By Georg Ismar, Berlin
GERMANY has announced plans to become the first major industrialised power to shut down all its nuclear plants, with the last to be closed by 2022.
Environment Minister Norbert Roettgen announced the government’s “irreversible” decision, which was prompted by the Japanese nuclear disaster.
Germany has 17 nuclear reactors, eight of which are currently off the electricity grid. Seven of those off-line are the country’s oldest nuclear reactors, which the government shut down for three months pending a safety probe after the Japanese disaster at Fukushima. The eighth, in northern Germany, has been mothballed for years because of technical problems.
Most of the plants are to be off-line by 2021, sources said, but three plants were to serve as a back-up in case of energy shortages and would be closed a year later.
The decision comes after the environment ministers from all 16 German regional states on Friday called for the temporary order on the seven plants to be made permanent. The agreement emerged after 12 hours of negotiations between Chancellor Angela Merkel and the leaders of the three government parties — Dr Merkel’s Christian Democrats, the Christian Social Union and the pro-business Free Democrats. Also involved in the talks were the chiefs of the two main opposition parties.
Dr Merkel has said she wants to set a policy to end a dispute that has split Germans since the 1970s.
The decision is effectively a return to the timetable set by the previous Social Democrat-Green coalition government a decade ago.
It is a humbling U-turn for Dr Merkel, who at the end of 2010 decided to extend the lifetime of the reactors by an average of 12 years, which would have kept them open until the mid-2030s. That decision was unpopular in Germany even before the earthquake and tsunami in March that severely damaged the Fukushima nuclear facility, prompting Dr Merkel’s review of nuclear policy.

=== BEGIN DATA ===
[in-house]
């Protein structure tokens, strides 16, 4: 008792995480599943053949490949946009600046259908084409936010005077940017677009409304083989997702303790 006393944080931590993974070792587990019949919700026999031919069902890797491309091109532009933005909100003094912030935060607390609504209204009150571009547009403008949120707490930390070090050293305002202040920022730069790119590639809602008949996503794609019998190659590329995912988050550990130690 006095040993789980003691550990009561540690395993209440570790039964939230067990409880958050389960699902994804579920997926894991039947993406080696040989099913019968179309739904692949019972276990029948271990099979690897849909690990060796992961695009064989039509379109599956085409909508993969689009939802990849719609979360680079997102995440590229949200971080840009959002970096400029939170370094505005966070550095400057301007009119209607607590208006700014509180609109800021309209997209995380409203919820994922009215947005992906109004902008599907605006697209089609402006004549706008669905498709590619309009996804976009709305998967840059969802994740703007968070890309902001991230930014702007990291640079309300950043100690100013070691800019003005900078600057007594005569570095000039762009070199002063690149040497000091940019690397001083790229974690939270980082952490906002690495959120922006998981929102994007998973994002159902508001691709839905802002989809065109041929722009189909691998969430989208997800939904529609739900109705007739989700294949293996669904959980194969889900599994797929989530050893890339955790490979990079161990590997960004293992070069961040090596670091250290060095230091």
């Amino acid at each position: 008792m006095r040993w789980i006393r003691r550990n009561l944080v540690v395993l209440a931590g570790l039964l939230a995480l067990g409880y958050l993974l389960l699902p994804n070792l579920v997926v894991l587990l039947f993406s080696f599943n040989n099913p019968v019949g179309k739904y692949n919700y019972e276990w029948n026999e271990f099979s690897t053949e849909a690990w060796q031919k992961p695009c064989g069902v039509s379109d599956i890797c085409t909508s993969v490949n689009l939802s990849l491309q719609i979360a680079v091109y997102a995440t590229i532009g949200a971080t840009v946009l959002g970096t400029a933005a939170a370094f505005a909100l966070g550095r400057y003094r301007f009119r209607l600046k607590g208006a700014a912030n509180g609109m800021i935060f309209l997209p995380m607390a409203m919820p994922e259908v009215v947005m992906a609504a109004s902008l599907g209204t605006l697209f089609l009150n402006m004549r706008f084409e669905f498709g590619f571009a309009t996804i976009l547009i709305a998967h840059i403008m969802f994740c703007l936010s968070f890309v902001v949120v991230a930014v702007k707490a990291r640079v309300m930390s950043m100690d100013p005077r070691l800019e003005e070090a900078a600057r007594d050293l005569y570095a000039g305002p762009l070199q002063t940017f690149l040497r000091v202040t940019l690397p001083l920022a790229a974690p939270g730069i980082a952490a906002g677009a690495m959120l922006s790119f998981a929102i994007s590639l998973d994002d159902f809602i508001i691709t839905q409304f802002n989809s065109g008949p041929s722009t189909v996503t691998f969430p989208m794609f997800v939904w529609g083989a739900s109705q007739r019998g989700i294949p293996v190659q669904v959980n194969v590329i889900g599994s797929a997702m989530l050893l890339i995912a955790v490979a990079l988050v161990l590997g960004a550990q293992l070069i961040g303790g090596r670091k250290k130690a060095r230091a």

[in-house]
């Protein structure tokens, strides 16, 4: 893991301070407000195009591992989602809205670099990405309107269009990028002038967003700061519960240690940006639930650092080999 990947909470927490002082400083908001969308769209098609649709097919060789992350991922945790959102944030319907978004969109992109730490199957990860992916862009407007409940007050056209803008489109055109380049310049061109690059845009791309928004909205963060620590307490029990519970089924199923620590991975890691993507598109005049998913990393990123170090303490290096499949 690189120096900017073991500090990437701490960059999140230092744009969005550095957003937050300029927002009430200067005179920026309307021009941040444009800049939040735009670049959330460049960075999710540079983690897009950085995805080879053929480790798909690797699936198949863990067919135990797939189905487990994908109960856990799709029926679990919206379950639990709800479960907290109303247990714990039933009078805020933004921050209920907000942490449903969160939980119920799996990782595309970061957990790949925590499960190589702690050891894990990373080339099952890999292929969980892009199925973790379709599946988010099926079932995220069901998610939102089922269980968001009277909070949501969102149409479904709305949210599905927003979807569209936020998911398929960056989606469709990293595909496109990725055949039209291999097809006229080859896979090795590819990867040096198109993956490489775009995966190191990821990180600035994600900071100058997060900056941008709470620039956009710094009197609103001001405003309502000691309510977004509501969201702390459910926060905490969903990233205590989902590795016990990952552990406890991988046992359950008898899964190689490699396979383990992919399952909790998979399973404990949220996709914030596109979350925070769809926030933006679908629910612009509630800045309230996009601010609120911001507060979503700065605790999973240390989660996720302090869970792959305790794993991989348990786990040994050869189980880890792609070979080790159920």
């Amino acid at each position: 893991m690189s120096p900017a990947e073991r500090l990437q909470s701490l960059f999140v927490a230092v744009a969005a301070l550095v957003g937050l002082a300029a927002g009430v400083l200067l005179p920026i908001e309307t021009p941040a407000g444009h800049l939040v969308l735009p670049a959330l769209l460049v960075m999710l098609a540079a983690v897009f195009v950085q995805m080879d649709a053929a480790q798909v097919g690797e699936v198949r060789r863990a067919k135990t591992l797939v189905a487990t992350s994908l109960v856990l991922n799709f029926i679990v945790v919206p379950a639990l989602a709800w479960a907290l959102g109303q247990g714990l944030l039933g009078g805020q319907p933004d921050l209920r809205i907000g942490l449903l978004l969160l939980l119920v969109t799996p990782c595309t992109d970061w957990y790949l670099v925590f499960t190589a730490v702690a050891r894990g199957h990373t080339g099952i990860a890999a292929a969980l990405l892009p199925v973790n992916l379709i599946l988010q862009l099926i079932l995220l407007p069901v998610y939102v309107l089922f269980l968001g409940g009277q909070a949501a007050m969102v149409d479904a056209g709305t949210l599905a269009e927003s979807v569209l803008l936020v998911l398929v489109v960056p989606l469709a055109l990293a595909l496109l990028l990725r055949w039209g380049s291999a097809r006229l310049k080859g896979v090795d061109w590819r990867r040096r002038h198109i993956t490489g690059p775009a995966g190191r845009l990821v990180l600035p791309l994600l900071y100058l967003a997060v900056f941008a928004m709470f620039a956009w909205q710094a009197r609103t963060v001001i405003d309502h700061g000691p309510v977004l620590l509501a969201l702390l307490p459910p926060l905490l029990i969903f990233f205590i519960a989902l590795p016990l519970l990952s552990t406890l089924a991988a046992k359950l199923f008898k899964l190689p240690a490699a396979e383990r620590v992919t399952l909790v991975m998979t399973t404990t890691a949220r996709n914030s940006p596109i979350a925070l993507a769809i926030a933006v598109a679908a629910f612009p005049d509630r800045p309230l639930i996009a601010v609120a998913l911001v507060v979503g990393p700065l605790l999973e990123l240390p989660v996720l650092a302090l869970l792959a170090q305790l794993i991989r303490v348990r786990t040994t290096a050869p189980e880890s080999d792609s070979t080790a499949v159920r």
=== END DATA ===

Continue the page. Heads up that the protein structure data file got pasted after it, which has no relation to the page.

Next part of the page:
Her zigzagging on the highly emotive issue has cost at the ballot box. Dr Merkel herself has blamed the Fukushima disaster for recent defeats in state elections.
In the latest election, on May 23, the anti-nuclear Greens pushed her conservative party into third place in a vote in the northern state of Bremen, the first time they had scored more votes than the conservatives in a regional or federal election.
The decision means Germany will have to find the 22 per cent of its electricity needs covered by nuclear reactors from another source.
Business supporters of the centre-right government of Dr Merkel had urged caution, warning that power shortages could cripple the country’s industry.
The government is considering keeping 2000 megawatts of capacity — equivalent to two power stations — on standby after the shutdown in case of emergency, an idea that experts consider difficult to put into practice.
■In Japan, the Tokyo Electric Power Co said two of its Fukushima No. 1 nuclear plant workers had high levels of radiation in their thyroid glands. The power utility is assessing the level of exposure, according to a company statement issued yesterday.